Visual Studio 2010 has been out for a while now. If you read my articles on DevProConnections.com you know that I’m a fan of Visual Studio 2010. See “Thumbs Up on Visual Studio,” InstantDoc ID 125279. But I’m also a very picky developer who spends many hours each day within Visual Studio. So, even though I like the product a lot, I’ve started a list of features, additions, or issues that I would like to see addressed in the next version of Visual Studio. You can see the beginnings of my list here. If you have any additions to my list, please send them to my editor firstname.lastname@example.org.
Working IntelliSense with HTML Attributes
I really need to see this feature fixed; it’s a top priority for me. Easily my favorite thing about Visual Studio is IntelliSense. In fact, hailing from a web developer background, I still remember the days when I used Visual InterDev, and I had absolutely no idea what the heck all of the bells, options, knobs, and levers did. But I didn’t care because InterDev gave me IntelliSense. What baffles me is that a good 10 years after InterDev, Visual Studio 2010 doesn’t work within HTML attributes. I was certain this was one of those hideously annoying bugs in Visual Studio 2008 that was going to make my life so much easier with Visual Studio 2010.
Unfortunately, Visual Studio 2010 IntelliSense doesn’t work within HTML attributes either. For example, if I’m working on an ASP.NET View, and need a <div> to have a dynamically populated id, IntelliSense won’t work. So, while coding the following, IntelliSense works as soon as I type the period after Model:
<p><%: Model.TopId %></p>
It even works in the following example (where I’m trying to outsmart it by wrapping stuff in quotes):
<p>”<%: Model.TopId %>”</p>
But if I try:
<div id=”Selection_<%: Model.TopId %>”><p>stuff goes here</p></div>
IntelliSense patently doesn’t work. At all. Same thing goes with a src, an alt, or any other attribute. I can’t understand how developers put up with it. It feels like a bug–especially when you think about all the amazing things that Visual Studio 2010 lets you do because it knows and understands the DOM of any document you’re working with. So, fixing this one is a huge requirement for Visual Studio vNext in my book.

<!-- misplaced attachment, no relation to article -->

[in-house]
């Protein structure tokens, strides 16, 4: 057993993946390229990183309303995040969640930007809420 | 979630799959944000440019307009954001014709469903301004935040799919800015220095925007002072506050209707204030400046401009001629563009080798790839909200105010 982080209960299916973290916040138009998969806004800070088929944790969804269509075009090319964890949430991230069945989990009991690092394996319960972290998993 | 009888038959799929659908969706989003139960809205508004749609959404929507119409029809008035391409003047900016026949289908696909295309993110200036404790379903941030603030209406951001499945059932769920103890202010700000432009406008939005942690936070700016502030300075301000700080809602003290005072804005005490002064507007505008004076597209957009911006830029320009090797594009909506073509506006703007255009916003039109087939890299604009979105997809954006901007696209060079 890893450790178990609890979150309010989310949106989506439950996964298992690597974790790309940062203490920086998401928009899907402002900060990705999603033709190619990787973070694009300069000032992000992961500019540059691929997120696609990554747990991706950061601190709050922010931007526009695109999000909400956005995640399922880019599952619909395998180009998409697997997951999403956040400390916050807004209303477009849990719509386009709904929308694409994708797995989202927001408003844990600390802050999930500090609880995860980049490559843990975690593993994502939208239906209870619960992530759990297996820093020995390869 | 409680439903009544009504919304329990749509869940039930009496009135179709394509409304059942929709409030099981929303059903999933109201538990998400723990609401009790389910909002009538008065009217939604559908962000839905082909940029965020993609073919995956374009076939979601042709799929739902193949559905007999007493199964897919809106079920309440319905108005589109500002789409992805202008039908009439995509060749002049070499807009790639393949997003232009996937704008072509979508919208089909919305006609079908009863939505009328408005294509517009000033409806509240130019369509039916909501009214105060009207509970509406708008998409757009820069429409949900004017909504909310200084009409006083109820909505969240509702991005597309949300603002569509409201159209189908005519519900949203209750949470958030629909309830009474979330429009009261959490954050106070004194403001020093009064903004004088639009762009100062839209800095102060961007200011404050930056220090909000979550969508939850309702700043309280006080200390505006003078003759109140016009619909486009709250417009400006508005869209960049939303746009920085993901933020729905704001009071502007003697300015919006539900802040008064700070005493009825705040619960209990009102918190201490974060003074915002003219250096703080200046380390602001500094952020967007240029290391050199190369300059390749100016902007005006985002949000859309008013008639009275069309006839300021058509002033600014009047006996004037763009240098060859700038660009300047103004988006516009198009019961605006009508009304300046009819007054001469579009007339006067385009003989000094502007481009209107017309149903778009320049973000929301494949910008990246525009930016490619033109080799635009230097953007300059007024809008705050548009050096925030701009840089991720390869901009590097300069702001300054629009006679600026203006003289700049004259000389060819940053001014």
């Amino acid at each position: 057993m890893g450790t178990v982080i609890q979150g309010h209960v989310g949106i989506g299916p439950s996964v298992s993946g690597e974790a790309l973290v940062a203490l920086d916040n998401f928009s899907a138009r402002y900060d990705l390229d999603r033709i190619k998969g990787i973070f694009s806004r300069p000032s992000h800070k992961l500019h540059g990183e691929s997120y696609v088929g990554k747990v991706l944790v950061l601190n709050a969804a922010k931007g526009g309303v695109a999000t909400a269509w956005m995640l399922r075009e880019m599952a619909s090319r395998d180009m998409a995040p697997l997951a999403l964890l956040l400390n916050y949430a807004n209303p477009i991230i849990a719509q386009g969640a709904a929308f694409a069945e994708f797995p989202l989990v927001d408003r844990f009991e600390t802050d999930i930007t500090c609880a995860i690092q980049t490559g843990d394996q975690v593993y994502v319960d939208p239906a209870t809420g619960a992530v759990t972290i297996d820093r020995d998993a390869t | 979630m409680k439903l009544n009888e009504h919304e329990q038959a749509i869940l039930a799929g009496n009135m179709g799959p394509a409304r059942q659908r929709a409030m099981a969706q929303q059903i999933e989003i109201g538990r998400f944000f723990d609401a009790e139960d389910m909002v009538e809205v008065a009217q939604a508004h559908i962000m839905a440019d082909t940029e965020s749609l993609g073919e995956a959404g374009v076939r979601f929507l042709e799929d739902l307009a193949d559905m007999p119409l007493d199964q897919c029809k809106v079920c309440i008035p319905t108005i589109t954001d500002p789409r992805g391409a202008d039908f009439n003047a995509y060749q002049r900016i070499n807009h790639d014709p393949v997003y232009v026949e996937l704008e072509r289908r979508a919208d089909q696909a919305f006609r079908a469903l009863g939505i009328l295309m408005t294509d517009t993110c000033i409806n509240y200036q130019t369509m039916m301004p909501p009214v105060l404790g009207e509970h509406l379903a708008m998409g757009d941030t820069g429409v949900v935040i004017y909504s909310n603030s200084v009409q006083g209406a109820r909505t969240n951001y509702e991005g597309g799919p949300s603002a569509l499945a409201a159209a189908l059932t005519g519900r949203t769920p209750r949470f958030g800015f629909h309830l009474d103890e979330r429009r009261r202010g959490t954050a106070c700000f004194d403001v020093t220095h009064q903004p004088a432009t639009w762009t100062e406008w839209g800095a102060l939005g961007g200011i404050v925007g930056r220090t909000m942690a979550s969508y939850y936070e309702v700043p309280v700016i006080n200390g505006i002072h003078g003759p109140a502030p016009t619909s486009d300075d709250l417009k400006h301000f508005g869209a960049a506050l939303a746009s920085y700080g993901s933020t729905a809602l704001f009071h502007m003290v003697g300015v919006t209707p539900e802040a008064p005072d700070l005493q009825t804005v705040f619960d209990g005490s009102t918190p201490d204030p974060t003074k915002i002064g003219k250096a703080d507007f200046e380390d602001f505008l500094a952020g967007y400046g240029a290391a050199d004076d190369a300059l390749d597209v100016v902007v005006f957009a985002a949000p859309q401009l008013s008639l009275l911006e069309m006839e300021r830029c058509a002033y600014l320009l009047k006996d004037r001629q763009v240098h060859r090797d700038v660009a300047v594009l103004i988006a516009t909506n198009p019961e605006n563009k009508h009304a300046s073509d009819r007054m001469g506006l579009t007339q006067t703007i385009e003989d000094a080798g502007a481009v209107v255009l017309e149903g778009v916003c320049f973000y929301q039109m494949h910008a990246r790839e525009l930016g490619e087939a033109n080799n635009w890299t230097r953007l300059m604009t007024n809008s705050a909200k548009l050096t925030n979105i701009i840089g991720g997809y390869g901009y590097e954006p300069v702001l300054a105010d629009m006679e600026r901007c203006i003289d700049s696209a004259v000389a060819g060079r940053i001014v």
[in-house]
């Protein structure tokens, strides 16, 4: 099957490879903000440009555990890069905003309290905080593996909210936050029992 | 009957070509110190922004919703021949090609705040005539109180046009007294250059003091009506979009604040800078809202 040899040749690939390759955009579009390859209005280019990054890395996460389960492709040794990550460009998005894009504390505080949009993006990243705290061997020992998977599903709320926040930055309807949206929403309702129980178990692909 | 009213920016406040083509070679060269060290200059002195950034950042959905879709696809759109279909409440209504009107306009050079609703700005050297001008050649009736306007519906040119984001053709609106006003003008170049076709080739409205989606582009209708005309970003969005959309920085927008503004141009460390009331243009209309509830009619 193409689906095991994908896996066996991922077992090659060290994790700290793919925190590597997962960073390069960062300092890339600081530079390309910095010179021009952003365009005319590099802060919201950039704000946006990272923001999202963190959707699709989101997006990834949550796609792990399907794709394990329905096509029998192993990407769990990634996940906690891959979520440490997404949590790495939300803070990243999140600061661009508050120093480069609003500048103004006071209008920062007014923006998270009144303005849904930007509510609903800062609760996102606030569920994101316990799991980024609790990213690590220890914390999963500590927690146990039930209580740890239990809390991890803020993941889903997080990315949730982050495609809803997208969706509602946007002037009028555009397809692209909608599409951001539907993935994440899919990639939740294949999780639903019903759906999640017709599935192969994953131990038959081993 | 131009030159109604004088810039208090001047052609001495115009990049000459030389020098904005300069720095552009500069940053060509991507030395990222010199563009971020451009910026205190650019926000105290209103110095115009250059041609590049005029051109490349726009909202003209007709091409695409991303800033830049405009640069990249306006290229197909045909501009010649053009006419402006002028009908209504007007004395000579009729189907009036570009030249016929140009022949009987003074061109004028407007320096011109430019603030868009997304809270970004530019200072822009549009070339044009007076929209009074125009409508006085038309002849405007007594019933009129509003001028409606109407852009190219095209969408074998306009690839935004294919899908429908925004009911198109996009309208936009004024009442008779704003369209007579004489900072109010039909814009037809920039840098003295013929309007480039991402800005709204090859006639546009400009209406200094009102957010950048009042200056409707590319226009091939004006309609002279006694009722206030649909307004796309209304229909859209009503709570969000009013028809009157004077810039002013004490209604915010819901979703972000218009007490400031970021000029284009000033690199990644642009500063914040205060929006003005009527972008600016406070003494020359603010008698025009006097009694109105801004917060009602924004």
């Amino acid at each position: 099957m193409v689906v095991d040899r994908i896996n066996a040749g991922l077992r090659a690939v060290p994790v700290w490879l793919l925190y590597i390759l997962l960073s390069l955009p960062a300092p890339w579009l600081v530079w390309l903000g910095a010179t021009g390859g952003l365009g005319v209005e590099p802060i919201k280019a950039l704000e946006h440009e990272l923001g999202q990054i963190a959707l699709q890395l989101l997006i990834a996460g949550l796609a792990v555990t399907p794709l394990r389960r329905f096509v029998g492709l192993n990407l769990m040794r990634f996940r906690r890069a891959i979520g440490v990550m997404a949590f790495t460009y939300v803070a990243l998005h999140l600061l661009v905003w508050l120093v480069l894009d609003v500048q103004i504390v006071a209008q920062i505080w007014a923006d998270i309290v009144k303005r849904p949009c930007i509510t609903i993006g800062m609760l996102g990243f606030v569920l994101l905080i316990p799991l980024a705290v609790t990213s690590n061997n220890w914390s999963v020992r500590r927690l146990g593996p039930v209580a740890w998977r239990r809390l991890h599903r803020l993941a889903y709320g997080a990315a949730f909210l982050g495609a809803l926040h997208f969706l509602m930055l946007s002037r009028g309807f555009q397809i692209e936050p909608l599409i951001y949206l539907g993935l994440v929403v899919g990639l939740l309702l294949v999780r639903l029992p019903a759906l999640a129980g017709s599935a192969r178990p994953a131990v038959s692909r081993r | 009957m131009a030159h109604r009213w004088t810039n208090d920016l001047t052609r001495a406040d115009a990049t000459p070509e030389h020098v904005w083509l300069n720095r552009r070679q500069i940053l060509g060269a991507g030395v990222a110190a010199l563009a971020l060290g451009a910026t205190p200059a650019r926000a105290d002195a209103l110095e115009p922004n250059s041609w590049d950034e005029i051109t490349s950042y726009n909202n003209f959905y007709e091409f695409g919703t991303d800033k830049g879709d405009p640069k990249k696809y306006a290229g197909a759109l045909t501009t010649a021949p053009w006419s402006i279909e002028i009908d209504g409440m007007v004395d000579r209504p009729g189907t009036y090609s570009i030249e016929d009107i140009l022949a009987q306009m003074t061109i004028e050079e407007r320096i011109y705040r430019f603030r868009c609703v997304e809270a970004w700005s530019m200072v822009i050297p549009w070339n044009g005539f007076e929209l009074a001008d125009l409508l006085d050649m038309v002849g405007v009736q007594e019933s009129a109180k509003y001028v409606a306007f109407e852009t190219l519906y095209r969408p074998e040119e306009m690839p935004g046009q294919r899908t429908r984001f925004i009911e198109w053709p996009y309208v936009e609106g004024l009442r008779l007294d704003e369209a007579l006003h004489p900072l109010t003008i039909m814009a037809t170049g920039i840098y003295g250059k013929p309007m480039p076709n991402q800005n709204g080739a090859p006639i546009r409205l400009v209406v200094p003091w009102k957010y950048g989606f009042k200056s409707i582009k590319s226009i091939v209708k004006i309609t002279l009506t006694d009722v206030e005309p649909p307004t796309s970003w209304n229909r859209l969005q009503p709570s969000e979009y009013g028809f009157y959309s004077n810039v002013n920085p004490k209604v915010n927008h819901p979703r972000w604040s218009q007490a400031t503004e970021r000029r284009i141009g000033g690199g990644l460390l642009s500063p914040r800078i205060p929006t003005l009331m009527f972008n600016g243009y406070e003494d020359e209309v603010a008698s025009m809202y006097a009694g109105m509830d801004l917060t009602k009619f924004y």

I’m a big fan of the Document Outline Window in Visual Studio. It’s a great way to get an “at a glance” overview of the DOM within an .ASPX (or .html) page while editing. I don’t use it all the time though, and that’s mostly because it goes dark when I switch over to a .cs or any other non .aspx/.html file.
I’d love a correspondingly useful window for working with C# (or VB.NET) files. Obviously, with code files there isn’t a DOM, but in the same way that the Properties Window (when working with a Web Form or Win Form) lets you toggle between alphabetized and categorized properties, it would be fantastic if you could get the same thing to provide a view of the code you’re working on. For example, in non-grouped mode, you’d just have a tree view showing the class itself and all of its child-members. Members would be shown in the order they appeared within the file itself, and icons would show whether they were properties, methods, constructors, and so on. Then, double-clicking one of these members would take you right to the code in question. Likewise, if you were looking at this window in Grouped Mode it would group all properties, methods, and so on into collapsible sections that you could navigate through.
Right now the bottom-half of what you get in the Class View Explorer is very close to what I’m hoping for. However, what’s displayed in the bottom half of the Class View Explorer isn’t synchronized with the file you’re currently editing. If it were (and if you could toggle between grouping different kinds of members or just see a representation of where members were physically laid out in the file), I think that would be very helpful. In the end, this isn’t a make or break feature, but I can’t help but feel that having something like this could help me speed my way through files when I’m working on certain kinds of tasks.